Store
GPX6000 information
It is here at last. The one that people have been waiting for. The GPX6000 is now available to the public and that brings up a few new scenarios. The supplied headphones are very good and can be connected by cable, or wirelessly as the operator chooses. For those of us that prefer to use a speaker set-up it presents a dilemma. How do we enable a booster/speaker arrangement to run with this new detector? I like the harness that I use as it has a hydration bladder to allow me to drink and stay hydrated while I detect with the tube assembly and bite valve, and it also has a booster/speaker arrangement on it that I use on every Minelab detector that I swing. There are a couple of options currently. We have organised a cable that will connect to the detector’s audio socket that steps it up to the standard 6.25 mm size (1/4”) and that lets us plug our booster cable in to get the speakers happening. The drawback is that we are now tethered with a cable and will need to disconnect it to walk away or remove the harness that the speaker kit is attached to. I personally am not a fan of having to disconnect (unplug) the patch cable every time as I believe it will cause un-necessary wear to the audio socket over time, and removing the harness is not always a good option. We can Bluetooth a device to the detector. The GPZ7000’s WM12, CTX3030’s WM10 and the Equinox WM08 are not suitable as they are wireless and not Bluetooth devices. The Receiver module from the Minelab Pro-Sonic kit is suitable as it is a Bluetooth device. It is not low latency (there may be a small delay in signal response time) but as it works fine on a SD/GP/GPX machine and the SDC2300 , I don’t see why it won’t do the same for the GPX6000. I have blue-toothed one to my GPX6000 and while I haven’t been out to use it in the bush it seems to be fine. This receive module has a volume control on it, but the advantage I see is that it also has the standard ¼”audio jack that we can plug a cable to a booster into. Then we use our speakers from the booster and we have a speaker arrangement like we had in the past. My harness is se up like this so for me, it is a simple job of using the Pro-Sonic receive module instead of the WM12 I use on the GPZ7000. Changing over. Once connected via Bluetooth, the module automatically connects when it is turned on, and the detector speaker takes over once the module is shut off, so operation is automatic. Because we are using a harness to house the booster and speaker, it could be used for anyone who really wants to use a bungy cord, but the detector is very well balanced and light, so I personally won’t be using one. We will update this page as I test the set-up out shortly.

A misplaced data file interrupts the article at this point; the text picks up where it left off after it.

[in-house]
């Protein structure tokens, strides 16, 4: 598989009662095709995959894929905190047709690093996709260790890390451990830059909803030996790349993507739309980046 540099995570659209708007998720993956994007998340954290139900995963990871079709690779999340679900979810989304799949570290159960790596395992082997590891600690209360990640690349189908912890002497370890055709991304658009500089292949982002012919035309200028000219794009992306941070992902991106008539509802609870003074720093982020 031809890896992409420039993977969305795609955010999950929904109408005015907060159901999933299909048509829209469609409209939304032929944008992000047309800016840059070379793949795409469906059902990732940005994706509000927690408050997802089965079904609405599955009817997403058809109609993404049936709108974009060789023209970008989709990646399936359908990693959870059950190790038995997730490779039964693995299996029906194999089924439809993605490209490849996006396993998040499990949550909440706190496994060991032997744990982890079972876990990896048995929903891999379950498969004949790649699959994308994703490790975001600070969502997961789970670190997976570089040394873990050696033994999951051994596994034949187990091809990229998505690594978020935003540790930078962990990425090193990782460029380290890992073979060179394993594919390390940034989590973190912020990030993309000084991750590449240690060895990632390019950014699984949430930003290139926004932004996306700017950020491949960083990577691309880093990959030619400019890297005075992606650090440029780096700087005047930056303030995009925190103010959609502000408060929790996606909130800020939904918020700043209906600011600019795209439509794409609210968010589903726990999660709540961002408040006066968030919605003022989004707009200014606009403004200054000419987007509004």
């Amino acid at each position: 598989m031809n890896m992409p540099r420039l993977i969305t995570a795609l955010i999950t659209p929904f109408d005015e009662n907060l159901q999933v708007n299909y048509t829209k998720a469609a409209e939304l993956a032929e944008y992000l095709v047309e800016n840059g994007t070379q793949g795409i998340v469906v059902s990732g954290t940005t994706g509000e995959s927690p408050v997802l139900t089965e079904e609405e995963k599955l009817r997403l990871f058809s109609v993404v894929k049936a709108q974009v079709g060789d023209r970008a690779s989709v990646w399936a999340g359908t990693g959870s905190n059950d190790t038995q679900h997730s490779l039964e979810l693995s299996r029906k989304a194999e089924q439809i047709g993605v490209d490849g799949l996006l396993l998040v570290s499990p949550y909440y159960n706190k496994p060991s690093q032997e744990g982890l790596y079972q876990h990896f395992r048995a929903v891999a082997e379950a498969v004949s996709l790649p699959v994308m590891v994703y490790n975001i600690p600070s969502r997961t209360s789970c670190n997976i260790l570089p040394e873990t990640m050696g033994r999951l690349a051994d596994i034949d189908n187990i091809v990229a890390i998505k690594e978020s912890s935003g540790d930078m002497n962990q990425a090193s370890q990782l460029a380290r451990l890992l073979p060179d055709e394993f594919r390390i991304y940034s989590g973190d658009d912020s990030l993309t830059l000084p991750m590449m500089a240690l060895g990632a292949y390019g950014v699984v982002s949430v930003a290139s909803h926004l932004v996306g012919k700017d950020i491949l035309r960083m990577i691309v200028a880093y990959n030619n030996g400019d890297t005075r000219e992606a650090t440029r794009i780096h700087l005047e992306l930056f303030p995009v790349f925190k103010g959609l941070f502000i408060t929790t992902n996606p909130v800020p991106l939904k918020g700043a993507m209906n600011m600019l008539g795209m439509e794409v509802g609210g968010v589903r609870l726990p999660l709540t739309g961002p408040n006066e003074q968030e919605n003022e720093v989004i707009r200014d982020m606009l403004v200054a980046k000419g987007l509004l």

Store
GPX6000 information
It is here at last. The one that people have been waiting for. The GPX6000 is now available to the public and that brings up a few new scenarios. The supplied headphones are very good and can be connected by cable, or wirelessly as the operator chooses. For those of us that prefer to use a speaker set-up it presents a dilemma. How do we enable a booster/speaker arrangement to run with this new detector? I like the harness that I use as it has a hydration bladder to allow me to drink and stay hydrated while I detect with the tube assembly and bite valve, and it also has a booster/speaker arrangement on it that I use on every Minelab detector that I swing. There are a couple of options currently. We have organised a cable that will connect to the detector’s audio socket that steps it up to the standard 6.25 mm size (1/4”) and that lets us plug our booster cable in to get the speakers happening. The drawback is that we are now tethered with a cable and will need to disconnect it to walk away or remove the harness that the speaker kit is attached to. I personally am not a fan of having to disconnect (unplug) the patch cable every time as I believe it will cause un-necessary wear to the audio socket over time, and removing the harness is not always a good option. We can Bluetooth a device to the detector. The GPZ7000’s WM12, CTX3030’s WM10 and the Equinox WM08 are not suitable as they are wireless and not Bluetooth devices. The Receiver module from the Minelab Pro-Sonic kit is suitable as it is a Bluetooth device. It is not low latency (there may be a small delay in signal response time) but as it works fine on a SD/GP/GPX machine and the SDC2300 , I don’t see why it won’t do the same for the GPX6000. I have blue- toothed one to my GPX6000 and while I haven’t been out to use it in the bush it seems to be fine. This receive module has a volume control on it, but the advantage I see is that it also has the standard ¼”audio jack that we can plug a cable to a booster into. Then we use our speakers from the booster and we have a speaker arrangement like we had in the past. My harness is se up like this so for me, it is a simple job of using the Pro- Sonic receive module instead of the WM12 I use on the GPZ7000. Changing over. Once connected via Bluetooth, the module automatically connects when it is turned on, and the detector speaker takes over once the module is shut off, so operation is automatic. Because we are using a harness to house the booster and speaker, it could be used for anyone who really wants to use a bungy cord, but the detector is very well balanced and light, so I personally won’t be using one. We will update this page as I test the set-up out shortly.